Friday, February 26, 2010

Popcorn Gypsy

The popcorn gypsy sells scoops of salted popcorn from the round window of his riveted aluminum camper. He spares no kernels in the white paper bags. The silver lake of his camper looks less like a projection and more like a choppy sea. The wooden spindles of the Riverside Motel are trim as film reels. The red and blue awning of the thrift store sneaks around the corner of a jigsaw puzzle into its dog-eared box. On the cover the motorcycle caravan follows Main Street's wide curve. Two bicycle campers share a bag of popcorn on the curb. In the camper, the gypsy dodges the click of a disc. A butterfly leaves the faded murals for the alleys of Prophetstown. White Cloud crosses the Rock River.

Tuesday, February 16, 2010

The Outer Limit

He imagined his days as sculptures
and well they were. He imagined
that he sculpted his days.
He began with the outer limit

of getting a year's worth done in a day.
The day stood a great shape in the afternoon.
He perceived the outline in the dusk.
Wedges and widgets held it in place.

At night he kicked them around
the confines of a book.
He had many recipes for widgets.
It took a fine eye to wrest the variations.

He amplified them with craft.
Quotas obsessed him.
He looked for a paradigm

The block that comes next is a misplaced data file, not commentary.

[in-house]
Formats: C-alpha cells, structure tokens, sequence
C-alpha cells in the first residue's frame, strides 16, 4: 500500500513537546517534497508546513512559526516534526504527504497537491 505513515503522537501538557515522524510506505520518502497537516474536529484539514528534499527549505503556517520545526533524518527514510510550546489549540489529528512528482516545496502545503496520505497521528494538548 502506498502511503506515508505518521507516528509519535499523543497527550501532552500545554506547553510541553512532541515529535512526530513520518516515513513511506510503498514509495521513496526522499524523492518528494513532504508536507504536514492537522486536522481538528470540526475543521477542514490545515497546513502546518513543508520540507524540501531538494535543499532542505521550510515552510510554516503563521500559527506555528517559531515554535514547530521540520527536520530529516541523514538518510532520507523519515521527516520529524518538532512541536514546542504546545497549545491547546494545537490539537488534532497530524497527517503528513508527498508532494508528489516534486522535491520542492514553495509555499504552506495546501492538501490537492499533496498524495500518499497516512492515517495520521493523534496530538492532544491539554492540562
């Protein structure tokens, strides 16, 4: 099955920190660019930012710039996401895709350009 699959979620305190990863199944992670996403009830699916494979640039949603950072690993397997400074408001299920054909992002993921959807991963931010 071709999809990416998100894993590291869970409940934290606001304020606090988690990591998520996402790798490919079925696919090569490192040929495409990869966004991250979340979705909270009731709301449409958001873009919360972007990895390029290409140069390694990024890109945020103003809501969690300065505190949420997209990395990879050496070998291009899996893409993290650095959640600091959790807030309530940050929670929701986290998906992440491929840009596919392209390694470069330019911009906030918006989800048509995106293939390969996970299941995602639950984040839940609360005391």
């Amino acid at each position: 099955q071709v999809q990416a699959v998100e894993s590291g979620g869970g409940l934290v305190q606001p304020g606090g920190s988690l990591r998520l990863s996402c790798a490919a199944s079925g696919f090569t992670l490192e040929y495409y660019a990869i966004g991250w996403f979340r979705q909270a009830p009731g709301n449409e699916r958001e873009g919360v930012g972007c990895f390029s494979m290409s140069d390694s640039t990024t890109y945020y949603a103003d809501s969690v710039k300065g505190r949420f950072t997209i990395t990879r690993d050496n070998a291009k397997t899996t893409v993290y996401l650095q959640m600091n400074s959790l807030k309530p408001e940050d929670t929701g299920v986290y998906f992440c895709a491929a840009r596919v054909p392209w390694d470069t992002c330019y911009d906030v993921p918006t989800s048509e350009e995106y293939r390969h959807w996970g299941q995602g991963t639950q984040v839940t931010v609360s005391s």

and a trick to secure production.

Some wedges and widgets he noticed
more frequently. He became friendly
with them and eventually conversational.
Soon their names began with different letters.

He was aware of standing back and looking
at the sculpture when the sculpture collapsed.
Then he was aware of riding away
with the collapsed pieces on his back.

He put the puzzle together again.
Except where the edges once met nicely
now the shapes warped and curled.
He crumpled them into his planner.

Tumbledown Timelines

We improvise the Speedway
through the Boulevard of Broken Dreams
lost in the star won by the Union...
In the distance, the Native Americans
introduce the European settlers to tobacco.
Citizens rebound the identification of hometown heroes.
The jockey steps on the scale to weigh in.
He parades his horse by the checkered mural.
In the grandstand a pair of strange eyes lingers
and moves on through the veil.
The jockey visualizes the final turn into the homestretch.
The fire hydrant is painted scoreboard green.
I travel through the welcome of Louisville to my boyhood home.
The car is caked with limestone dust. The vehicle changes
into the collection of plates I know it as.
     Walk with right.
     When right does wrong
walk on your own.
It's engraved beyond the cabin of Lincoln's Kentucky birthplace.
The lowest branches of the Green River run below
the deepest tunnels of Mammoth Cave.
Outdoors I paraphrase more easily
the myth that is out of reach.
Rickety boards and tumbledown timelines are a fortress.
I take the exam on the same day I instill courage.
I brush my teeth. A pitching change is made.
We listen to the Cardinals win the pennant.


Downtown Memphis is a loop of heavy braided metal
rusted on the cobblestone. Western dawn
spells out a structural "M" on the lights